Have you ever had to deal with an unemployment claims process? It is tricky and not a lot of fun. In this post, we’re going to offer you our insights on the best practices for prevailing at an unemployment hearing.
To start, it is very important to make your best effort to win at the initial level. You should always respond completely and with as much detail as possible to the state’s initial request for separation information. It is harder to overturn an unfavorable decision on an initial level claim than it is to simply earn an affirmation on an already favorable decision. However, no matter how hard you try to retrieve that favorable decision, the unemployment hearing will still take place. Knowing what you are about to face and the most important elements to focus on will help you prevail.
First, when a hearing notice is received, it is important to read the notice thoroughly to make sure you fully understand the participation instructions provided by the state. This will include the date, time, whether it is held over the phone or in person, how to submit documentation for the hearing, and how to provide your contact information as well as the contact information for your witnesses. This is very important to help make the process easier.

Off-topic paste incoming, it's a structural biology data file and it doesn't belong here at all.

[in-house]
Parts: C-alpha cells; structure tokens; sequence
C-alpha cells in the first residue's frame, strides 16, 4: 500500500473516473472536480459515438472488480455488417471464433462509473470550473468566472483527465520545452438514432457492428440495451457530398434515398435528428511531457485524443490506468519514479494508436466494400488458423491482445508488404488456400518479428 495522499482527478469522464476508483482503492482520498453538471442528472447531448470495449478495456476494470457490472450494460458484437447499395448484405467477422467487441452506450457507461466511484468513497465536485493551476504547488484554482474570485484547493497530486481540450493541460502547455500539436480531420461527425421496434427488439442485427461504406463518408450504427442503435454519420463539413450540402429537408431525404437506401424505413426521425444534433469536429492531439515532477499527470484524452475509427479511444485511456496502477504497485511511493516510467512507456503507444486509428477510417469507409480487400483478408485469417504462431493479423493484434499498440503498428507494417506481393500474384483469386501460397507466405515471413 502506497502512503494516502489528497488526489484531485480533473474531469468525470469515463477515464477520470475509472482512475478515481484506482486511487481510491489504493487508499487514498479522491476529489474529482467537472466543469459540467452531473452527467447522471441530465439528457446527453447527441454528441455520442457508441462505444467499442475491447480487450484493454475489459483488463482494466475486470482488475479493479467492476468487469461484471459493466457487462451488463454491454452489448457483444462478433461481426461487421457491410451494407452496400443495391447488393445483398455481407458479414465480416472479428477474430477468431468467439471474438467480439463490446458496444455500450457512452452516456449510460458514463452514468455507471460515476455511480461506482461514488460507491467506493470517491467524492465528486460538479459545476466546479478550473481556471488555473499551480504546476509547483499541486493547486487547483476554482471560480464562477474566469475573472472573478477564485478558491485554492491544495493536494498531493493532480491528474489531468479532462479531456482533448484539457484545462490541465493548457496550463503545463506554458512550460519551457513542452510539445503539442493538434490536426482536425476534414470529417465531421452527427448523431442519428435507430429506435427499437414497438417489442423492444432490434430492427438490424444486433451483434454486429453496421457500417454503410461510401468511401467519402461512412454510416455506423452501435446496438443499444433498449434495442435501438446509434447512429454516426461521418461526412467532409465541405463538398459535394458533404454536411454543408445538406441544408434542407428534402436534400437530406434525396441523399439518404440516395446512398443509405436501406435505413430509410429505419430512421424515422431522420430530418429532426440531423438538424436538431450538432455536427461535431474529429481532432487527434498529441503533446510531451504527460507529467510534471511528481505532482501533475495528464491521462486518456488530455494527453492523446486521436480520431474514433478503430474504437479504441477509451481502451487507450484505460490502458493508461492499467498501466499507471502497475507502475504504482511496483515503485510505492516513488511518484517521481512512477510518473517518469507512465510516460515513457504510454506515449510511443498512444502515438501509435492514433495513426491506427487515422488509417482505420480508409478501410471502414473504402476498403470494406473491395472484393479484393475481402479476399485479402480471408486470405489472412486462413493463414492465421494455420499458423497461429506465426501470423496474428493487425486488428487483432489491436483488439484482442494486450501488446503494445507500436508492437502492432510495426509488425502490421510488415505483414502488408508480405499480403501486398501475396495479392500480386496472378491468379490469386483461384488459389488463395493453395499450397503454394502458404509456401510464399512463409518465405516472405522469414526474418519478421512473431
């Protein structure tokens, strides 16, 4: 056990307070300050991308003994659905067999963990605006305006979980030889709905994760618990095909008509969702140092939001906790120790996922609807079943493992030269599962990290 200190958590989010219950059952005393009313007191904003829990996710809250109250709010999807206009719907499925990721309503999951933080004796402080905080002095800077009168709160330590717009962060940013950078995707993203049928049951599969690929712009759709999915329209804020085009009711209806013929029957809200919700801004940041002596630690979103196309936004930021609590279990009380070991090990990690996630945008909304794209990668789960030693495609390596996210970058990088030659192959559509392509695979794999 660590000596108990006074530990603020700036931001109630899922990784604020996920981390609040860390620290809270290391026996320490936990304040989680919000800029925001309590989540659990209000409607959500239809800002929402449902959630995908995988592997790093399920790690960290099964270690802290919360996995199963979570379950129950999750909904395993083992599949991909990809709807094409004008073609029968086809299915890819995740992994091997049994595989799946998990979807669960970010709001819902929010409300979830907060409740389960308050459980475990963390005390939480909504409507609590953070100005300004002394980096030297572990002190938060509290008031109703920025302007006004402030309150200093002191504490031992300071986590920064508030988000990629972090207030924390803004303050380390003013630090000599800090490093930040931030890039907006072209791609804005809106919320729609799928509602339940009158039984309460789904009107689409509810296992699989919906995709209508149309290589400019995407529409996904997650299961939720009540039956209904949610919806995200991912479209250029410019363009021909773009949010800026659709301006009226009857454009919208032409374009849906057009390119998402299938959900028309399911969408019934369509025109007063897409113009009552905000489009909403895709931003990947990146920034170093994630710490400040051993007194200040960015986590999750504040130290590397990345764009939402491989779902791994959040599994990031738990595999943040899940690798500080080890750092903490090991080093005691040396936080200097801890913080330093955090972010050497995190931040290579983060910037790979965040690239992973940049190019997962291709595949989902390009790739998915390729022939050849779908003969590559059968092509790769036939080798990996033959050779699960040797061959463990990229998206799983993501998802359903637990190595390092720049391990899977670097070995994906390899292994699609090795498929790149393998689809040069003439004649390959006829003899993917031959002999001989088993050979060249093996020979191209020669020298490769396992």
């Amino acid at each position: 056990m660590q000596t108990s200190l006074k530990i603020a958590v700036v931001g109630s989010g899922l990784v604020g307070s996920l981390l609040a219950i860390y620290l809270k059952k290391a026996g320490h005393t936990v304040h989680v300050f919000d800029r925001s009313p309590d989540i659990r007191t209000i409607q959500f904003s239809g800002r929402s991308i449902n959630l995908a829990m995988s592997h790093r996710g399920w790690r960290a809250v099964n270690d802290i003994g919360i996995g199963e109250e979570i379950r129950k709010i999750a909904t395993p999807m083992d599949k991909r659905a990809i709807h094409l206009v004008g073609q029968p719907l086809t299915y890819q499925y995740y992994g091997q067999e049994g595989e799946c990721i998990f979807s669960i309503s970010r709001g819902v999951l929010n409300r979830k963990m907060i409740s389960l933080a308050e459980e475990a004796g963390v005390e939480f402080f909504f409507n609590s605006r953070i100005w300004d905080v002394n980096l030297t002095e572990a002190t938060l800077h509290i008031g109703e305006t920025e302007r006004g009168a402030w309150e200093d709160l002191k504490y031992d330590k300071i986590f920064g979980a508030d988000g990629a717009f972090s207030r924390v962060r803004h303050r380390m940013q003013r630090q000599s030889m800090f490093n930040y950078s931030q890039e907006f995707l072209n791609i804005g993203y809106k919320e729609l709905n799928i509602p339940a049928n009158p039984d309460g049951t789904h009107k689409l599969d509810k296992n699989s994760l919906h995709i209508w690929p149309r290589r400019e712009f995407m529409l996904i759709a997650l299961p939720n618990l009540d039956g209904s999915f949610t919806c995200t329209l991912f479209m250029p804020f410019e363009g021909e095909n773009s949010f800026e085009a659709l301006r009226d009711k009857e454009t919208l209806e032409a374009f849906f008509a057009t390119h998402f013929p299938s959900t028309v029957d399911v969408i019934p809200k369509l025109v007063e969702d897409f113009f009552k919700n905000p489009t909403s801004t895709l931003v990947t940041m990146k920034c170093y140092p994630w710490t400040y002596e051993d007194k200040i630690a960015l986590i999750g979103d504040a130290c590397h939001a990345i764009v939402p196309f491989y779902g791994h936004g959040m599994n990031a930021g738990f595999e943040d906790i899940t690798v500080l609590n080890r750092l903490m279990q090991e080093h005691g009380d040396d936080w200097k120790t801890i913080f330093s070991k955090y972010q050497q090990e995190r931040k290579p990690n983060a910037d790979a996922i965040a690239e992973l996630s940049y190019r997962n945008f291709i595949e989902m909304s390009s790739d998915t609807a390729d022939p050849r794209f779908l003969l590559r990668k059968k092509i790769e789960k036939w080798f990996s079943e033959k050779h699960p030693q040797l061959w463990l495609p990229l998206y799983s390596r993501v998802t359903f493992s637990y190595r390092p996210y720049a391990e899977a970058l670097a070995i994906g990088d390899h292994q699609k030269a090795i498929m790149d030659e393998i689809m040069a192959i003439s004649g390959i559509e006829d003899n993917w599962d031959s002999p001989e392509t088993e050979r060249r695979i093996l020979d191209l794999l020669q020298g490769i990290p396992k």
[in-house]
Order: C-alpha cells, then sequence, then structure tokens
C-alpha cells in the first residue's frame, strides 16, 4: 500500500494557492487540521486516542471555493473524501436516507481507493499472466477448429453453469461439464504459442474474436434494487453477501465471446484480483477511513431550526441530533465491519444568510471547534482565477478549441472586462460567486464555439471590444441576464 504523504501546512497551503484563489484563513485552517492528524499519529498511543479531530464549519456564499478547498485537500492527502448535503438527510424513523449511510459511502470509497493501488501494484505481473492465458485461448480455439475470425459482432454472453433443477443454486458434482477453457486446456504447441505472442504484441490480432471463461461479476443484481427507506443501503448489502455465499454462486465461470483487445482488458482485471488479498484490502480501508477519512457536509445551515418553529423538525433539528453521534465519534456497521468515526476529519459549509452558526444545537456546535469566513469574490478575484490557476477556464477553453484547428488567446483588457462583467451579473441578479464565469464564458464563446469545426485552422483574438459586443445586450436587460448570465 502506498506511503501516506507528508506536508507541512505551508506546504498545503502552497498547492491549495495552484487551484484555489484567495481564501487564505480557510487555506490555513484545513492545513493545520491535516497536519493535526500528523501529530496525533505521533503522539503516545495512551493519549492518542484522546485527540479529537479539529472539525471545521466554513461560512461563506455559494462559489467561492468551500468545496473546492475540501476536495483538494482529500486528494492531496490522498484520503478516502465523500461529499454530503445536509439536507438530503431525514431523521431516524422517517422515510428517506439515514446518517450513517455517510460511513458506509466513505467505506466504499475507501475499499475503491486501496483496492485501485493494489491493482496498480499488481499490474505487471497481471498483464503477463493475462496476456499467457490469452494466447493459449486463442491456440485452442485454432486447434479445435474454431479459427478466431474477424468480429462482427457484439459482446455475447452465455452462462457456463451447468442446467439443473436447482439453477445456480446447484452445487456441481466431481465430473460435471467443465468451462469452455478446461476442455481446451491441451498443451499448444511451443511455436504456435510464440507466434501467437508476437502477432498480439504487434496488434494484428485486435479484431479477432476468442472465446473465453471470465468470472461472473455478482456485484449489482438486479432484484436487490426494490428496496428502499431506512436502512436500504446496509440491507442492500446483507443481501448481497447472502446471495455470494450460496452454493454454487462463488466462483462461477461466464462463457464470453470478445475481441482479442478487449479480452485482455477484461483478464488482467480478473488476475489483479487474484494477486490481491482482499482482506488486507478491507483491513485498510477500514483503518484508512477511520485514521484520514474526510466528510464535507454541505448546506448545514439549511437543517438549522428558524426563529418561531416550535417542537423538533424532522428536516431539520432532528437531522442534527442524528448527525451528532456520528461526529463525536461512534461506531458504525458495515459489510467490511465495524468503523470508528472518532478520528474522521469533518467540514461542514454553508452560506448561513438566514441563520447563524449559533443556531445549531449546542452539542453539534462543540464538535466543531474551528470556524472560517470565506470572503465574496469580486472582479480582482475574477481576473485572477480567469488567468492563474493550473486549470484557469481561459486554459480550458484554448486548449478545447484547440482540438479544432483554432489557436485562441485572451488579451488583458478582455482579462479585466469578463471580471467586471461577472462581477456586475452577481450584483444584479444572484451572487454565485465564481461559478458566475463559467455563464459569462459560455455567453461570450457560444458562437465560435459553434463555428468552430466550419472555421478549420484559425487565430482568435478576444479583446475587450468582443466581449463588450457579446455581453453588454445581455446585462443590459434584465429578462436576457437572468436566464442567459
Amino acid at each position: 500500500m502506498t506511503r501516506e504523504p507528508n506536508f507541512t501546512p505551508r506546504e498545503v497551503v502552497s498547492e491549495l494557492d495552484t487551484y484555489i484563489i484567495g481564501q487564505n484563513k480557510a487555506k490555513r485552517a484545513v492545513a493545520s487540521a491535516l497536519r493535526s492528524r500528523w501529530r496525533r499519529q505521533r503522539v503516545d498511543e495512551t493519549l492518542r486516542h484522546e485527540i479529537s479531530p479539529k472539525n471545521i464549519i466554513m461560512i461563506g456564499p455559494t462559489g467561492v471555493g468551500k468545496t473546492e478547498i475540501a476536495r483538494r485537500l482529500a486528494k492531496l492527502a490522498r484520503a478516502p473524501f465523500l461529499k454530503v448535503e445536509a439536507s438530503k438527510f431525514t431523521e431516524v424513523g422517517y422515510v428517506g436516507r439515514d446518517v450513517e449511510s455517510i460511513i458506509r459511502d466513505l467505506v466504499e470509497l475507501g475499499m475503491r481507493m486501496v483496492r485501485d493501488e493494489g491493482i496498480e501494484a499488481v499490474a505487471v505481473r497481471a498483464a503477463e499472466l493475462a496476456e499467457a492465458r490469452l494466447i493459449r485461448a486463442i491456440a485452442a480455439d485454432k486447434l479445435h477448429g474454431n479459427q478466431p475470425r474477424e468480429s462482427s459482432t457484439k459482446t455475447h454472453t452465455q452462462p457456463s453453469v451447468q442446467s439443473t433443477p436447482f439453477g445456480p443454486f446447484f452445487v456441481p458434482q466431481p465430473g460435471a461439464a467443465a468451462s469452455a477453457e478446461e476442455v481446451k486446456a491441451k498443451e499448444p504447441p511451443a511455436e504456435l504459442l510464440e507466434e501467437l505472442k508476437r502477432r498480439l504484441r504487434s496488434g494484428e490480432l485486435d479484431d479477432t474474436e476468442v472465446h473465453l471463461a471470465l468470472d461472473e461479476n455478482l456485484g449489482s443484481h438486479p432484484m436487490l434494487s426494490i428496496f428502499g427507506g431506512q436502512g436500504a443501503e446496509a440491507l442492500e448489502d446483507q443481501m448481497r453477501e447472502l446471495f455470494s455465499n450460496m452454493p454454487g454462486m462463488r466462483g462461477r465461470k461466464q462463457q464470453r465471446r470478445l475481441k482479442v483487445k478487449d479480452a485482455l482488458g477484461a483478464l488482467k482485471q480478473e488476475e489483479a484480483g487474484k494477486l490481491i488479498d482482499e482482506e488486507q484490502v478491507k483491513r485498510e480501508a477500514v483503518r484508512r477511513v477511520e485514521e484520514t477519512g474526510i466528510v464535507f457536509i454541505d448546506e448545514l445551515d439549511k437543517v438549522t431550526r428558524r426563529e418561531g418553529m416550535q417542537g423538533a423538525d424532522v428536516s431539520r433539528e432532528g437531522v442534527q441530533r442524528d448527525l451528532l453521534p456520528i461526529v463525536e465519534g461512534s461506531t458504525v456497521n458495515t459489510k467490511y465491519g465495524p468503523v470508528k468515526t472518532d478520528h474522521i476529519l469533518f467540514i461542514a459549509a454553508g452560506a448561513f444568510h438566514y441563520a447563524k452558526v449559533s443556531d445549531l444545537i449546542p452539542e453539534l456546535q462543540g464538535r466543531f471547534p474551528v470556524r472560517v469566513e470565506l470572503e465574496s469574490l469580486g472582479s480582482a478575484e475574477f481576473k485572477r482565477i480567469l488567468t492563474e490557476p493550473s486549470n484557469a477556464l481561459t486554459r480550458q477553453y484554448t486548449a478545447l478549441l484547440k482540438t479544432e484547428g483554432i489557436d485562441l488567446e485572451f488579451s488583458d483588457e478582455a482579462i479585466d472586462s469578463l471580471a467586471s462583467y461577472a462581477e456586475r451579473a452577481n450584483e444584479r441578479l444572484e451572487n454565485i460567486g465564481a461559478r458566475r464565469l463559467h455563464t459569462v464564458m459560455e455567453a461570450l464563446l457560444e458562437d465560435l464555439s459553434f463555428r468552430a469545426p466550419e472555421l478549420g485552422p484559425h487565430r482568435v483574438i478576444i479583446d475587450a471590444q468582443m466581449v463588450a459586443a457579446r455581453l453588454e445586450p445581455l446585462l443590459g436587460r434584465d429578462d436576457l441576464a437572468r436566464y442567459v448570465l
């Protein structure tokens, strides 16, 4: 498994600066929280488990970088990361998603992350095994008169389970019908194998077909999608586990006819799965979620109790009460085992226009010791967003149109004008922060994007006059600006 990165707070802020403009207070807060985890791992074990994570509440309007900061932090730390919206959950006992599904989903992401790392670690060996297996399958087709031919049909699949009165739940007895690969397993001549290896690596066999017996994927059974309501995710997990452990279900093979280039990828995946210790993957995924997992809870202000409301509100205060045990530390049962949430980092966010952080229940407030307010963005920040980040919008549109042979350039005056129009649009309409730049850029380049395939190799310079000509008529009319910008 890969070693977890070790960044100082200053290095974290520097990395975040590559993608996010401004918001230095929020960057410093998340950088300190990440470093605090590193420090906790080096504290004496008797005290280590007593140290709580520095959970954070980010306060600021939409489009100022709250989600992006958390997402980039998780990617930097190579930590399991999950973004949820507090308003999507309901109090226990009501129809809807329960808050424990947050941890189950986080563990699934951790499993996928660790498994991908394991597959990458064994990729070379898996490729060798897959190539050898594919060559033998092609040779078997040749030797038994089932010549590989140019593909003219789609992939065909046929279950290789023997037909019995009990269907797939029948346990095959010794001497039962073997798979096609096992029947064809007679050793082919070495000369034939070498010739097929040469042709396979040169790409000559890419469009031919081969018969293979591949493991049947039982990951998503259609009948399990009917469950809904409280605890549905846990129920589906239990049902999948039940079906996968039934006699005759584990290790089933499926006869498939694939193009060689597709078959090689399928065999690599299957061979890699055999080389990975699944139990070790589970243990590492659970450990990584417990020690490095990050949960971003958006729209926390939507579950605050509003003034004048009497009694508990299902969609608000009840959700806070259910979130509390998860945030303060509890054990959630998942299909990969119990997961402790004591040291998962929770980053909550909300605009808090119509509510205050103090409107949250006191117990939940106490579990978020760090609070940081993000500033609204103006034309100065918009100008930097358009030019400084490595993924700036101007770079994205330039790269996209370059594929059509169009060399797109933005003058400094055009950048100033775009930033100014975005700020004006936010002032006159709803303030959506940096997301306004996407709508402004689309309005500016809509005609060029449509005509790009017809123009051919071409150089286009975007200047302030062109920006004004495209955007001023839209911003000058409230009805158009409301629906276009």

Second, decide who should attend the hearing. This should be the individual(s) with first-hand knowledge concerning the claimant’s separation, such as the claimant’s manager or supervisor. The lack of participation by your first-hand witness is one of the most common reasons for an unfavorable outcome.
Third, Don’t skip the pre-hearing conference with your Hearing Representative. This is an important appointment to prepare your and your witness’s testimony, and review all relevant documentation that will be discussed during the hearing. Even if you don’t attend the hearing, it is still important to meet with all the parties involved, so everyone knows exactly what their role is, and what will be said during the hearing.
Finally, when preparing for a hearing, make sure to have all necessary documents pertaining to the separation. For instance, disciplinary records, policy statements, handbooks, witness statements, attendance records, etc. Ideally these should be submitted at the initial protest level. If not, it is imperative to have them for the hearing, with copies in hand, ready to hand out to the Hearing Officer and all other parties. Failure to have these ready in advance could result in the Hearing Officer disallowing the documents from being considered as evidence to the separation.
An unemployment hearing is no fun, but knowing the correct elements to focus on can make it easier. Following these steps will ensure you are prepared for the most positive outcome possible. And remember you’re not alone! DecisionHR is here to help you every step of the way.